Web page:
The number of patients enrolled in Phase III clinical trials declined from a high of 671 in 1998 to 188 patients in 2016, according to a report published by the QuintilesIMS Institute.
Additionally, trial duration declined from 2,000 days in 1997 to 1,070 in 2016.
As Michael Kleinrock, research director of the QuintilesIMS Institute explained, these numbers could indicate two things: that companies are targeting smaller indications and/or that companies are becoming more efficient at completing trials and thus, are doing so at a reduced cost.
“Both are good things for those companies and for patients who get drugs sooner,” he told Outsourcing-Pharma.com.
“Trial designs that shift to having fewer measured end-points are ultimately simpler to complete faster,” Kleinrock added. “Smaller indications may ultimately be rarer cancers, but since most of the large tumors have effective treatments, this is only natural.”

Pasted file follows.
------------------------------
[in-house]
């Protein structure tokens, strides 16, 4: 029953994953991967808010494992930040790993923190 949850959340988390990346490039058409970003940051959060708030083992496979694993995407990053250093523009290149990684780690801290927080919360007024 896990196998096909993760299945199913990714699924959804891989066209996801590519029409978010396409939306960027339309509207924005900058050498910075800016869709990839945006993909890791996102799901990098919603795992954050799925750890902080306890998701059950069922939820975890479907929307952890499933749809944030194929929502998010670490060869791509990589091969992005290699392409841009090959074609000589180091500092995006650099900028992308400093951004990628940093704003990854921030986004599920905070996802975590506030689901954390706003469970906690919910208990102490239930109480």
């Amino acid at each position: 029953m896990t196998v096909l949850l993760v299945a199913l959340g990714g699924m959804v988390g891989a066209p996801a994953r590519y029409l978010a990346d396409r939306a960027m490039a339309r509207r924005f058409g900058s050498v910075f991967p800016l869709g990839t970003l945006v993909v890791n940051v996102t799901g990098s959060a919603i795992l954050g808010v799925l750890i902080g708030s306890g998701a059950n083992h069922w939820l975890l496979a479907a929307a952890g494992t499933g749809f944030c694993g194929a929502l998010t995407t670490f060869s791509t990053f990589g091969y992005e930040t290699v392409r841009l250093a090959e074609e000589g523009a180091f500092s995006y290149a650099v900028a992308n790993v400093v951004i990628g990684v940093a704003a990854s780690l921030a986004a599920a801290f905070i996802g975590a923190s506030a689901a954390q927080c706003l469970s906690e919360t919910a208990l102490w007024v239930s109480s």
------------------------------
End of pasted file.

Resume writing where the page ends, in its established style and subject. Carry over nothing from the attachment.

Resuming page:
The report also notes that clinical trial sponsors are employing improved trial design technologies to accelerate drug development. This includes the use of predictive biomarkers to target sub-populations within cancer types.
“Those that are in R&D have been facing ever greater pressures to optimize R&D for time and cost and to get to market faster and at lower development cost,” Kleinrock said.
As Outsourcing-Pharma.com previously reported, biomarker-enabled drug programs are three times more likely to reach approval.
Ultimately, Kleinrock explained the key finding was that there are more, better cancer drugs on the market than ever before – and more are coming.